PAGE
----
VIDEO: On Bitcoin, first days at work, and studying in China

“Everything was alive–workers were zipping in and out of rooms, shouting at each other in Chinese, all possessing a similar panicked look in their eyes,” Tyler Mann ’20 recalled of his first day at a new internship.

Mathematical Economics major, Mann was studying in Shanghai through Gettysburg’s partnership with CET Shanghai. In addition to their academic coursework, students complete an internship as part of the program. Mann was placed at ViewFin, a financial technologies company located in the Pudong District.

On this day, the office was buzzing amidst discussion of the Chinese government banning initial coin offerings (ICOs), or cryptocurrency offered in exchange against cryptocurrencies such as Bitcoin. This policy change would drastically alter ViewFin’s business plans. Many feared China was going to lose its competitive advantage in blockchain technology development.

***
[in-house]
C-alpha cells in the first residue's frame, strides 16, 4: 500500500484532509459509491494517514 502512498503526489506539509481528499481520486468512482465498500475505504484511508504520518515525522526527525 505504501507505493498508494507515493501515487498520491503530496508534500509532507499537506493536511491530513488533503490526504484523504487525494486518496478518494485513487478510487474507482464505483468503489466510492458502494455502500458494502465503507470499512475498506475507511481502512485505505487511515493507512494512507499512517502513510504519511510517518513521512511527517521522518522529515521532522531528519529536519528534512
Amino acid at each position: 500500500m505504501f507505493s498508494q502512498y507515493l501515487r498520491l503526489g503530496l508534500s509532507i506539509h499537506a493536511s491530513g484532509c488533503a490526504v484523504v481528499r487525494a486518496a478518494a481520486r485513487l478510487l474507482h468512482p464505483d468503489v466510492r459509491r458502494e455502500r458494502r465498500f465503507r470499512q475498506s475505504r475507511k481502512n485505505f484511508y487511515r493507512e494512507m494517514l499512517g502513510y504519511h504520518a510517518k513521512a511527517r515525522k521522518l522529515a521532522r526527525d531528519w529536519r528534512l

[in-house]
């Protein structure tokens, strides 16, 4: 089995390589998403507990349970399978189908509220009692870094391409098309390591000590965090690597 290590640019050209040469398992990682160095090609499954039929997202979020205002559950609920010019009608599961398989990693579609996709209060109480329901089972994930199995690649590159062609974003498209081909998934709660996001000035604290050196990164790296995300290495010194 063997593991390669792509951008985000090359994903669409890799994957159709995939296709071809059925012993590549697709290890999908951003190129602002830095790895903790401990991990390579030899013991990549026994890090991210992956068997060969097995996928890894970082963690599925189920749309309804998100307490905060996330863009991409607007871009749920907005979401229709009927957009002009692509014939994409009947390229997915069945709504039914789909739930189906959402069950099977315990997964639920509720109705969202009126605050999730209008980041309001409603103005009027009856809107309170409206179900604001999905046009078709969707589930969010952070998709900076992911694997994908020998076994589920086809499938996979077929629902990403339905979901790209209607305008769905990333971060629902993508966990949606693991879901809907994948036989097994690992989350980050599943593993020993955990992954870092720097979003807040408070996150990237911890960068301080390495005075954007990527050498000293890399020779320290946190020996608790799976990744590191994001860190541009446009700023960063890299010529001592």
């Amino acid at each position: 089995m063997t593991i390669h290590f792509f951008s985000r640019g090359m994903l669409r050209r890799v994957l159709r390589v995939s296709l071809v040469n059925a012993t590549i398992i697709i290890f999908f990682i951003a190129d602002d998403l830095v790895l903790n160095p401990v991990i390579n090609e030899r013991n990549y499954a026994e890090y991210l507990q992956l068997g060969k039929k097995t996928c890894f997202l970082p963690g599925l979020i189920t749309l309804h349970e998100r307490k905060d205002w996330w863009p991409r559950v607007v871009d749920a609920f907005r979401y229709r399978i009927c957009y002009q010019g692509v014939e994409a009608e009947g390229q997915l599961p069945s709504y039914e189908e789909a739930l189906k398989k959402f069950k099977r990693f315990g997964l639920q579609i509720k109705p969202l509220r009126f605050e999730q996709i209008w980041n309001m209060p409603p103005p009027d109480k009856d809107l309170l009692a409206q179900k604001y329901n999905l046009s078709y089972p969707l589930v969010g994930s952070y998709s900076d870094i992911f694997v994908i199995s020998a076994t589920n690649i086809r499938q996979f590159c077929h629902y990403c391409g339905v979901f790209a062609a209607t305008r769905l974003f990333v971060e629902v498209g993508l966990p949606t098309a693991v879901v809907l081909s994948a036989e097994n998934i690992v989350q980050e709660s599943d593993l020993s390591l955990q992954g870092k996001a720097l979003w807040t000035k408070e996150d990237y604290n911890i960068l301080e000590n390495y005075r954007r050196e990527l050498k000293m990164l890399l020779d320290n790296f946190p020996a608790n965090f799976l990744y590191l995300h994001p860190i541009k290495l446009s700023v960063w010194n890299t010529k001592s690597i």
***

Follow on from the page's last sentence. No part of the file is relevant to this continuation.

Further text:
Instead of being scared away by a hectic first day on the job, Mann embraced the prospect of a challenge and instead dedicated himself to learning everything he could about blockchain technology.

VIDEO: Watch Mann describe his experience studying in Shanghai

Going Global: Abroad in Shanghai

Tyler Mann ’20 in Shanghai, China

“[Working at ViewFin] was an ideal opportunity to actually gain exposure and experience in a potential future industry of interest,” said Mann.

This summer, Mann was awarded a Kolbe Summer Research Fellowship and will build upon that initial exposure to cryptocurrency. He will be conducting fieldwork and examining the impacts of Chinese legislation on blockchain technology with his mentor, Economics Prof. Rimvydas Baltaduonis, in Beijing, China.

“Had I not gone to Shanghai in the fall and fallen in love with the culture and industry that I interned for, none of this would have happened,” he said.

Mann hopes to study globally again during his senior year.

“Change in environment is essential for change in oneself,” he said.

Learn more about studying globally at Gettysburg through the Center for Global Education.